Bogor, Indonesia, March 21, 2014 – About one year ago, Mimin, a mother of two, had to take turns with her husband to fetch water for washing and bathing from a stream near their house. For cooking and drinking they used water from a well.
"But water from the well smells and it's tiresome to fetch water every day from the stream," said Mimin. "My family now uses piped water. The water is clean and affordable. It has made life much easier," she said.
Better access to clean water has improved lives
Mimin's family and many households in Gunung Sari Village, West Java, now have better access to clean water with support from the World Bank’s Water Supply and Sanitation for Low-Income Communities project, which was jointly managed by the Water and Sanitation Program.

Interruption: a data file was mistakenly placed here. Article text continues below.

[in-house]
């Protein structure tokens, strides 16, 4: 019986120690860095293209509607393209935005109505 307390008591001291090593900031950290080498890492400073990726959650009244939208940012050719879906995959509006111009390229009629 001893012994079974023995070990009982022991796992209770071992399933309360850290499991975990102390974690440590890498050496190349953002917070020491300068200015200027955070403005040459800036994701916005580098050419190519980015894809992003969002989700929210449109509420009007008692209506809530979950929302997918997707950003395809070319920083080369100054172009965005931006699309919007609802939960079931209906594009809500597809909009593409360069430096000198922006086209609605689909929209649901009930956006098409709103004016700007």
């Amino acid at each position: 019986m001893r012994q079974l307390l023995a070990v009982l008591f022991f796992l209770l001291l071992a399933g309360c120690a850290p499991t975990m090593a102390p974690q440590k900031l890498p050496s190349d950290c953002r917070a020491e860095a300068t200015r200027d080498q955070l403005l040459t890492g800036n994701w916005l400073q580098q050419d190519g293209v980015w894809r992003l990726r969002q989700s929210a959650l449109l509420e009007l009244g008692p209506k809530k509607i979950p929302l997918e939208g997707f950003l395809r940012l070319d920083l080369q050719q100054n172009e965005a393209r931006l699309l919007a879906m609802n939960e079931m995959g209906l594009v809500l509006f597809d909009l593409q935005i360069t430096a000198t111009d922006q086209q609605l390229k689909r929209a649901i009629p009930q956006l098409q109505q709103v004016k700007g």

Under the project, the village received grants to distribute water from springs in the mountains to the village. The community then established a unit to manage access to the piped water.
When the project started in 2008, the village only had 47 water connections for social facilities, such as schools and mosques, and 10 public taps.
“After people realized the benefits, the pattern of consumers has now changed,” said Adang Wahidin, Head of the village management unit. “Connections for social facilities and public taps have dropped, while more people want direct house connections. We now have 624 house connections from none at all.”
The benefits of piped water include a lower cost for consumers.
“I used to pay Rp 60,000 ($5.5) each month buying water from sellers in our village. Now I only pay half of it and the water is better,” said Teti from the neighboring village of Sukamanah.